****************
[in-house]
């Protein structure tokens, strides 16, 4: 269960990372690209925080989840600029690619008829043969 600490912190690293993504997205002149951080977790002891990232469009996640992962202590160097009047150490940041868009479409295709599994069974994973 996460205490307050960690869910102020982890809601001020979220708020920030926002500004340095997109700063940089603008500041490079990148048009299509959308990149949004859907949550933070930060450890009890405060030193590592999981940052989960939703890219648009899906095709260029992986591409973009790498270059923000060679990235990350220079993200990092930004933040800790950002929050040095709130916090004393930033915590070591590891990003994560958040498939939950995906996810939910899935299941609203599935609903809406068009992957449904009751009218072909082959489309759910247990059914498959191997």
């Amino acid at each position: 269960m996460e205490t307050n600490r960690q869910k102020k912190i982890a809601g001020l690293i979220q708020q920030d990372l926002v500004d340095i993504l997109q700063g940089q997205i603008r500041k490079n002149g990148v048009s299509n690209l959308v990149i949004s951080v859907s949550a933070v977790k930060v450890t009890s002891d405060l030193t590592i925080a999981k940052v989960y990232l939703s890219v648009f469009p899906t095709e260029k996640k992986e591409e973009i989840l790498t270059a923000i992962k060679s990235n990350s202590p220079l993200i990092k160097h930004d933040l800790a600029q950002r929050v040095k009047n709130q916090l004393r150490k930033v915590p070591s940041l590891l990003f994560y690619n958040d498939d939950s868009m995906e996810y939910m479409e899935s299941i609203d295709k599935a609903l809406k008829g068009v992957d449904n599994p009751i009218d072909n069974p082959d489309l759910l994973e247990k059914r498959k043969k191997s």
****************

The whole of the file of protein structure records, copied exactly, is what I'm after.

[in-house]
């Protein structure tokens, strides 16, 4: 269960990372690209925080989840600029690619008829043969 600490912190690293993504997205002149951080977790002891990232469009996640992962202590160097009047150490940041868009479409295709599994069974994973 996460205490307050960690869910102020982890809601001020979220708020920030926002500004340095997109700063940089603008500041490079990148048009299509959308990149949004859907949550933070930060450890009890405060030193590592999981940052989960939703890219648009899906095709260029992986591409973009790498270059923000060679990235990350220079993200990092930004933040800790950002929050040095709130916090004393930033915590070591590891990003994560958040498939939950995906996810939910899935299941609203599935609903809406068009992957449904009751009218072909082959489309759910247990059914498959191997």
């Amino acid at each position: 269960m996460e205490t307050n600490r960690q869910k102020k912190i982890a809601g001020l690293i979220q708020q920030d990372l926002v500004d340095i993504l997109q700063g940089q997205i603008r500041k490079n002149g990148v048009s299509n690209l959308v990149i949004s951080v859907s949550a933070v977790k930060v450890t009890s002891d405060l030193t590592i925080a999981k940052v989960y990232l939703s890219v648009f469009p899906t095709e260029k996640k992986e591409e973009i989840l790498t270059a923000i992962k060679s990235n990350s202590p220079l993200i990092k160097h930004d933040l800790a600029q950002r929050v040095k009047n709130q916090l004393r150490k930033v915590p070591s940041l590891l990003f994560y690619n958040d498939d939950s868009m995906e996810y939910m479409e899935s299941i609203d295709k599935a609903l809406k008829g068009v992957d449904n599994p009751i009218d072909n069974p082959d489309l759910l994973e247990k059914r498959k043969k191997s």